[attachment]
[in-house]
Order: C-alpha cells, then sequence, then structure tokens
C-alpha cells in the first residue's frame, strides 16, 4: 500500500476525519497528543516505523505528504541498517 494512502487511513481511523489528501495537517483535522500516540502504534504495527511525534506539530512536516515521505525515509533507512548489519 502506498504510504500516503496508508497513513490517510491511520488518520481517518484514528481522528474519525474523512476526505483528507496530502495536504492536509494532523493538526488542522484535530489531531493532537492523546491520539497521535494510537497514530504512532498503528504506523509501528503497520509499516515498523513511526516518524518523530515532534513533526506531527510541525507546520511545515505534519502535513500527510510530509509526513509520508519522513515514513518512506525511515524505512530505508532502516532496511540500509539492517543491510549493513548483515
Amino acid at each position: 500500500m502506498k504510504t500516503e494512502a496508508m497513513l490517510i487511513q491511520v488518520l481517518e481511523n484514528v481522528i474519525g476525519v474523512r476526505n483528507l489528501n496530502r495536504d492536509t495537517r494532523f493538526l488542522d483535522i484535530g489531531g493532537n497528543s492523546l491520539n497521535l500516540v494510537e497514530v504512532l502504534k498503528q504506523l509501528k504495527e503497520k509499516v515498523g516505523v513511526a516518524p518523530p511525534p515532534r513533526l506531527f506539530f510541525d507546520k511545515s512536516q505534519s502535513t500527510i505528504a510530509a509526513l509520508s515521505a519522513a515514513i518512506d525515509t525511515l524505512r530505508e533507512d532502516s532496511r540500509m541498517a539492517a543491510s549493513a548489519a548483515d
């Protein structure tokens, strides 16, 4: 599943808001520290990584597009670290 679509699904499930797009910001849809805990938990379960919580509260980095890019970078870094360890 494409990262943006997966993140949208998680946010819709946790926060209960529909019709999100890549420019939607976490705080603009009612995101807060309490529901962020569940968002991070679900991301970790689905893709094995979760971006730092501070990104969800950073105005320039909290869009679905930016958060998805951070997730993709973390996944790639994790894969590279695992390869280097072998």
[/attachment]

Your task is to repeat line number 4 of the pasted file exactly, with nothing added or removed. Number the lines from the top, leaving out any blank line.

Amino acid at each position: 500500500m502506498k504510504t500516503e494512502a496508508m497513513l490517510i487511513q491511520v488518520l481517518e481511523n484514528v481522528i474519525g476525519v474523512r476526505n483528507l489528501n496530502r495536504d492536509t495537517r494532523f493538526l488542522d483535522i484535530g489531531g493532537n497528543s492523546l491520539n497521535l500516540v494510537e497514530v504512532l502504534k498503528q504506523l509501528k504495527e503497520k509499516v515498523g516505523v513511526a516518524p518523530p511525534p515532534r513533526l506531527f506539530f510541525d507546520k511545515s512536516q505534519s502535513t500527510i505528504a510530509a509526513l509520508s515521505a519522513a515514513i518512506d525515509t525511515l524505512r530505508e533507512d532502516s532496511r540500509m541498517a539492517a543491510s549493513a548489519a548483515d